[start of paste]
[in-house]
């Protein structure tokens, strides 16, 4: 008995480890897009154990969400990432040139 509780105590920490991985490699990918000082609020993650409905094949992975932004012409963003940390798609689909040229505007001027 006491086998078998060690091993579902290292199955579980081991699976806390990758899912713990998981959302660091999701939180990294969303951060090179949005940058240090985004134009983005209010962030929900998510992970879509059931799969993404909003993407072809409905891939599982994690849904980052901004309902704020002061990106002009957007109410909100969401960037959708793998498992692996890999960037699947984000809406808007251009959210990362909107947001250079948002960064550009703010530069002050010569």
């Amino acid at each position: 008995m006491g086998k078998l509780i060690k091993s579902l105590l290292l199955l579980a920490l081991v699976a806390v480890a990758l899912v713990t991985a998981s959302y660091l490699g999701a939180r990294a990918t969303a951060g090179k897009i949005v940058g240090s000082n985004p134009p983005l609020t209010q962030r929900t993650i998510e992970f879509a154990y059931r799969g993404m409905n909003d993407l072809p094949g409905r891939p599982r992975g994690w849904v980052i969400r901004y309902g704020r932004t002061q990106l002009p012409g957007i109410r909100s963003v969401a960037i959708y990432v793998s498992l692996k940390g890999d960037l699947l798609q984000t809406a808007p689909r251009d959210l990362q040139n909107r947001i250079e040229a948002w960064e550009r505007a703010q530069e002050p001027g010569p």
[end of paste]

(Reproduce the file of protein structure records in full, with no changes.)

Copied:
[in-house]
């Protein structure tokens, strides 16, 4: 008995480890897009154990969400990432040139 509780105590920490991985490699990918000082609020993650409905094949992975932004012409963003940390798609689909040229505007001027 006491086998078998060690091993579902290292199955579980081991699976806390990758899912713990998981959302660091999701939180990294969303951060090179949005940058240090985004134009983005209010962030929900998510992970879509059931799969993404909003993407072809409905891939599982994690849904980052901004309902704020002061990106002009957007109410909100969401960037959708793998498992692996890999960037699947984000809406808007251009959210990362909107947001250079948002960064550009703010530069002050010569």
């Amino acid at each position: 008995m006491g086998k078998l509780i060690k091993s579902l105590l290292l199955l579980a920490l081991v699976a806390v480890a990758l899912v713990t991985a998981s959302y660091l490699g999701a939180r990294a990918t969303a951060g090179k897009i949005v940058g240090s000082n985004p134009p983005l609020t209010q962030r929900t993650i998510e992970f879509a154990y059931r799969g993404m409905n909003d993407l072809p094949g409905r891939p599982r992975g994690w849904v980052i969400r901004y309902g704020r932004t002061q990106l002009p012409g957007i109410r909100s963003v969401a960037i959708y990432v793998s498992l692996k940390g890999d960037l699947l798609q984000t809406a808007p689909r251009d959210l990362q040139n909107r947001i250079e040229a948002w960064e550009r505007a703010q530069e002050p001027g010569p």